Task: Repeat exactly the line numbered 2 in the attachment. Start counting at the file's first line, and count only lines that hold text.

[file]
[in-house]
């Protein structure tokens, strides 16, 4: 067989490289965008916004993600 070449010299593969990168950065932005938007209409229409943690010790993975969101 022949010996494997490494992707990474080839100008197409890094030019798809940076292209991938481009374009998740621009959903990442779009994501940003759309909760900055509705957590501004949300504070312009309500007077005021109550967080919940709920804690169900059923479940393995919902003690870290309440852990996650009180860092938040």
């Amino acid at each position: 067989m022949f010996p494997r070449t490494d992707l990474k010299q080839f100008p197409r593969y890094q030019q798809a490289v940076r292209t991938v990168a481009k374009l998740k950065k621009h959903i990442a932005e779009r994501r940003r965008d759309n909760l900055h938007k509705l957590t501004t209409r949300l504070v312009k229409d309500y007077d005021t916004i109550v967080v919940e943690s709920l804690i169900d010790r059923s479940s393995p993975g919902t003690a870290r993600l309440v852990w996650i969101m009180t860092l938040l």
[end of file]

């Protein structure tokens, strides 16, 4: 067989490289965008916004993600 070449010299593969990168950065932005938007209409229409943690010790993975969101 022949010996494997490494992707990474080839100008197409890094030019798809940076292209991938481009374009998740621009959903990442779009994501940003759309909760900055509705957590501004949300504070312009309500007077005021109550967080919940709920804690169900059923479940393995919902003690870290309440852990996650009180860092938040």